Lake Superior State University
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Alum Success

Patrick Gagliardi

Patrick Gagliardi '74

Former Michigan State Representative

Former House Majority floor leader

Appointed to Michigan Liquor Control Commission

LSSU Outstanding Alumnus Award '88

Archives: Banished Words 1979

I Feel - Too often used for "I think" or "I believe." Since "feel" is emotional, the speakers protect themselves from challenge.

Social Security - Neither social nor secure.

Energy Crisis - Nobody knows what constitutes an energy crisis, what to do about it, or even, for certain, if one exists.

What Are You Into? - As in "I used to be into children, now I'm into death."

Most Cautious Use of the English Language Award - To the Clemson University Football Player who said of Woody Hayes (after being slugged on national television by the Ohio State University coach), "He might of gotten pushed into me."

Fried Cabbage Leaf Cluster Award: - To "Yuh Know," making the list for the second year. All Unicorn Hunters are directed to use the typewriter "c" key (since the cent isn't worth anything, any more) for this phrase, thus saving great quantities of paper. In the same category, a type of verbal punctuation: Okay, Really, EH (which is the Canadian Yuh Know) and Right. These phrases are so cluttering that real words may become obliterated.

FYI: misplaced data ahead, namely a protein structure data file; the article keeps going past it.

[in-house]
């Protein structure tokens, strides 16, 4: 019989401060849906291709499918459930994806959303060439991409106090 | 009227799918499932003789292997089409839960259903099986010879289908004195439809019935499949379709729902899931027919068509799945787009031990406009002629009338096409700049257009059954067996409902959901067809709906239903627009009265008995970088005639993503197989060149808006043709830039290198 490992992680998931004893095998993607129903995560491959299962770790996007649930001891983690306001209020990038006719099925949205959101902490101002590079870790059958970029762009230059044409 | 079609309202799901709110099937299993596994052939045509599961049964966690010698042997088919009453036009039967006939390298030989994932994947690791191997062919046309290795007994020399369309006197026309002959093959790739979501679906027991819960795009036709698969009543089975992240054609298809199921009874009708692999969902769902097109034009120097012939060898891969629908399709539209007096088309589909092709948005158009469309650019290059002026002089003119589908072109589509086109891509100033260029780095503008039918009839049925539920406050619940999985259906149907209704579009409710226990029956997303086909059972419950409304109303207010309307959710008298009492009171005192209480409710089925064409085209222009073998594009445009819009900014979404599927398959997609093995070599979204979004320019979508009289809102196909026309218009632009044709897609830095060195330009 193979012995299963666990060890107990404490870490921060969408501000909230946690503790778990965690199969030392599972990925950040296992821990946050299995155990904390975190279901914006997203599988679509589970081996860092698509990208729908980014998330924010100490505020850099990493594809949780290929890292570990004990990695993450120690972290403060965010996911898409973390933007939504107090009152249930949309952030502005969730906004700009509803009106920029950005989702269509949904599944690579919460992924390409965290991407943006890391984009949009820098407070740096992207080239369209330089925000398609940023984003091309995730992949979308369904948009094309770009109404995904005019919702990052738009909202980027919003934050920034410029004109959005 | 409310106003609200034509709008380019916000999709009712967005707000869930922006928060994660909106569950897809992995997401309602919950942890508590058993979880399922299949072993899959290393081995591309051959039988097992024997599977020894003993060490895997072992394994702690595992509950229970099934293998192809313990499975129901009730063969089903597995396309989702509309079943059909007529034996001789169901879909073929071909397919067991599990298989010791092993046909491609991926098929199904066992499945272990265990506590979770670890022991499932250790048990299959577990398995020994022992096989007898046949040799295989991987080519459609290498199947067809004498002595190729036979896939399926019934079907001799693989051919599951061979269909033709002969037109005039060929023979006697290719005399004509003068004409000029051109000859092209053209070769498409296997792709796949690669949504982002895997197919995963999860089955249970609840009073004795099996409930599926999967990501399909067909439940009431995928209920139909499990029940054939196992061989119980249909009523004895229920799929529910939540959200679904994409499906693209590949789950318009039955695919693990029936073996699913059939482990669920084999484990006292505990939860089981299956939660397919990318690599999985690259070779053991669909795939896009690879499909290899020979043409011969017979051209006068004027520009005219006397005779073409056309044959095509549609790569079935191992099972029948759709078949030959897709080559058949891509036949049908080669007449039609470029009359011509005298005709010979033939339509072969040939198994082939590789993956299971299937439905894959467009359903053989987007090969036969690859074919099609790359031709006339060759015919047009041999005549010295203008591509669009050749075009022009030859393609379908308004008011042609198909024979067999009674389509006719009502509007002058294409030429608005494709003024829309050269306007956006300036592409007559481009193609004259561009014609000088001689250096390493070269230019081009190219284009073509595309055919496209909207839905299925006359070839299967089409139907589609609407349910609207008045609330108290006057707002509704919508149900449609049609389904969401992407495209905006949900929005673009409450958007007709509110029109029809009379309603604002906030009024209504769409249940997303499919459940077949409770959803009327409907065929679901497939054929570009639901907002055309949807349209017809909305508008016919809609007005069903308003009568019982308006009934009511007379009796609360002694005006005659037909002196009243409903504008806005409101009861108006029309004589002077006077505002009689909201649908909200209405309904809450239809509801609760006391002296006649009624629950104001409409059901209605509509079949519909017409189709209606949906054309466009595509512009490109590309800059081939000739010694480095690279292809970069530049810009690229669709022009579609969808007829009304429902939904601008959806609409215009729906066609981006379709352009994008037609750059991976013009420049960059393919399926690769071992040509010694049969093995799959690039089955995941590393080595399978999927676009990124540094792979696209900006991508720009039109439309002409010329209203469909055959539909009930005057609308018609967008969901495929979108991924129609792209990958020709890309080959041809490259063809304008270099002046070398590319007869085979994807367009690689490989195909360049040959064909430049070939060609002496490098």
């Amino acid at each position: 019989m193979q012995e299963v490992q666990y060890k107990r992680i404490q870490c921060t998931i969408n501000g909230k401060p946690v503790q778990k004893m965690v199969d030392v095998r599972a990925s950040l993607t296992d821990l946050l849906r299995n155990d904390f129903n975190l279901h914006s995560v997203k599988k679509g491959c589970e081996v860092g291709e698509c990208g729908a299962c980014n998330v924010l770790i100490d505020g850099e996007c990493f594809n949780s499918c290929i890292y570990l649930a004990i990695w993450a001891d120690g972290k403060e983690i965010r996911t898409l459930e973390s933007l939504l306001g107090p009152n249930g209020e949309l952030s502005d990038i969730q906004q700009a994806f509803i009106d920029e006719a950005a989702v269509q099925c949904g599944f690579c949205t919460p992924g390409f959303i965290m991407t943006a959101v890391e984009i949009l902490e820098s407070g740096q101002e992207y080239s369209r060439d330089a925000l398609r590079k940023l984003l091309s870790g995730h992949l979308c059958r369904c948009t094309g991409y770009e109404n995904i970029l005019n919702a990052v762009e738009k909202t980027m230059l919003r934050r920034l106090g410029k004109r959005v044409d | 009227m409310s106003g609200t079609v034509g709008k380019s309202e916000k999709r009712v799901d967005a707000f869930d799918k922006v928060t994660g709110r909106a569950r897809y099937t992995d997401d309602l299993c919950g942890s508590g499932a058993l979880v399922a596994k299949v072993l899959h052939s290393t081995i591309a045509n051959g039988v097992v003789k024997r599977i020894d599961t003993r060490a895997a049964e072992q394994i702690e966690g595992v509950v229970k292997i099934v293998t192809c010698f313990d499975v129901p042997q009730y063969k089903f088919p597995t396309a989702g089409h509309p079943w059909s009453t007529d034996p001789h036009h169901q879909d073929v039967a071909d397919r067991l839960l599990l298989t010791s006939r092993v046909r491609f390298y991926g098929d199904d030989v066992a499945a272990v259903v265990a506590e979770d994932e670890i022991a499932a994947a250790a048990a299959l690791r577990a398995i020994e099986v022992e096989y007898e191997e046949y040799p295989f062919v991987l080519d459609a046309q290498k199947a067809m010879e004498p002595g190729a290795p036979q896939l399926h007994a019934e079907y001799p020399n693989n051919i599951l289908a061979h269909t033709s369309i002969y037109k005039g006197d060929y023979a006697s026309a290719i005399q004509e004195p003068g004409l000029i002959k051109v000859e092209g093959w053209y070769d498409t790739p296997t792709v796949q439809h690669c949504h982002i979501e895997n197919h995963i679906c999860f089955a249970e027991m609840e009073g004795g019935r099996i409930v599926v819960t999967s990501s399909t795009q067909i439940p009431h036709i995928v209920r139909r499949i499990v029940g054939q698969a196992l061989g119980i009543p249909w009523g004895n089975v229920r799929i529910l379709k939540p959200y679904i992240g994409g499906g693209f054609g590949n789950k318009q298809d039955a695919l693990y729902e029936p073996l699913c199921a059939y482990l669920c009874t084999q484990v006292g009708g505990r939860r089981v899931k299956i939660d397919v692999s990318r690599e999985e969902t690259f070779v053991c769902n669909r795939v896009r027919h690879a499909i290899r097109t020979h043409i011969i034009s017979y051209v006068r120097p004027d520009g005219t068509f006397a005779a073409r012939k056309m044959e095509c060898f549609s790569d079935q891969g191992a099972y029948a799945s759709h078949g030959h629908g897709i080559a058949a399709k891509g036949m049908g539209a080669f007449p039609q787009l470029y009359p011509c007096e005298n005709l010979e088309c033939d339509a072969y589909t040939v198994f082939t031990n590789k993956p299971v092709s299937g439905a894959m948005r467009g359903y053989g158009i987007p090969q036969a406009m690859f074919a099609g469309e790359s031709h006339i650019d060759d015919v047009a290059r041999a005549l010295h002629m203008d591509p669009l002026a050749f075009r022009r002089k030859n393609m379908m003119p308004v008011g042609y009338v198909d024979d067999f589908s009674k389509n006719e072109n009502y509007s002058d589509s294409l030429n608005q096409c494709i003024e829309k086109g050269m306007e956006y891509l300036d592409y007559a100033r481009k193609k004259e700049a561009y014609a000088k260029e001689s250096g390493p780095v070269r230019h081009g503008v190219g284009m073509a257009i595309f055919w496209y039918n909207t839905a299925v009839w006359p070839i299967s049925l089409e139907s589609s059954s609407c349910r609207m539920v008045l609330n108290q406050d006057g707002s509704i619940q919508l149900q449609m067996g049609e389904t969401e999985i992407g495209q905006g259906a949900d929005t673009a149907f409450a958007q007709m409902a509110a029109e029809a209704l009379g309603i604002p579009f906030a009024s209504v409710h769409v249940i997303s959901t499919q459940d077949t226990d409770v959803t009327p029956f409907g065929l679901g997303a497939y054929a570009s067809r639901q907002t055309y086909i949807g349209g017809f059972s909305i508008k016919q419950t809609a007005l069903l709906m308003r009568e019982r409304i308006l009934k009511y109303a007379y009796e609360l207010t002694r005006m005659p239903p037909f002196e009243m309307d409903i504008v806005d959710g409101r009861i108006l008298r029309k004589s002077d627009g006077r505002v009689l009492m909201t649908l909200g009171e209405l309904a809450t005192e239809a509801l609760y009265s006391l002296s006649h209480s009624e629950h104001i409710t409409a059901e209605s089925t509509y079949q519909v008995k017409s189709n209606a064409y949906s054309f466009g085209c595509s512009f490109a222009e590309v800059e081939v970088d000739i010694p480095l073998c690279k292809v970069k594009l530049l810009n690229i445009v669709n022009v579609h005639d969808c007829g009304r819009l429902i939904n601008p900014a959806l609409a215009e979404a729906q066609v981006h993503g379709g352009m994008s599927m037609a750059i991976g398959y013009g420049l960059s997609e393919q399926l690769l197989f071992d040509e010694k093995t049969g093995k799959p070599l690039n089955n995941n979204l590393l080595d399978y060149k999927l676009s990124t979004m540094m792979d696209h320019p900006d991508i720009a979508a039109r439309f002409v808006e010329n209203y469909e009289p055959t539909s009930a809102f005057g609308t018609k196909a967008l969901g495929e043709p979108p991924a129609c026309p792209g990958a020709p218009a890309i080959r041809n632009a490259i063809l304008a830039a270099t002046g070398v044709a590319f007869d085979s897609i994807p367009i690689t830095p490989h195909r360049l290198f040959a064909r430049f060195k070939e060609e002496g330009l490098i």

Limited Banishments

The Bottom Line - Commonly used as the ultimate expression for any ultimate, is banished for use by all save accountants and financial vice presidents.

Learning Resources Center - Forbidden to librarians who are attempting to say "library."

Somewhere Down The Road - Banished from business but not song lyrics. Frequently used in press conferences to keep department heads and press guessing. Also used by executives if they don't actually plan on doing something: "That's somewhere down the road (and if I have anything to say about it we'll never get there).

Two-Year Probation

Ambience and Opt. - There is nothing wrong with these words, but they are being over used, particularly by restaurant critics and architects (and such usage tends to be pompous).

Washington Phrase Alert

Where You Stand Is Where You Sit - Apparently means that's one's philosophy and opinions are based solely on one's job. A slight distortion of original coinage by Don K. Price, then a Harvard dean: "Where you stand depends on where you sit."

Majoring in Sports and Recreation Mgmt...

Krisse Spalding

Krisse Spalding
Sports and Recreation Management
Thompsonville, MI

The close family feeling between friends, faculty and staff. [ more ]

Apply Today!

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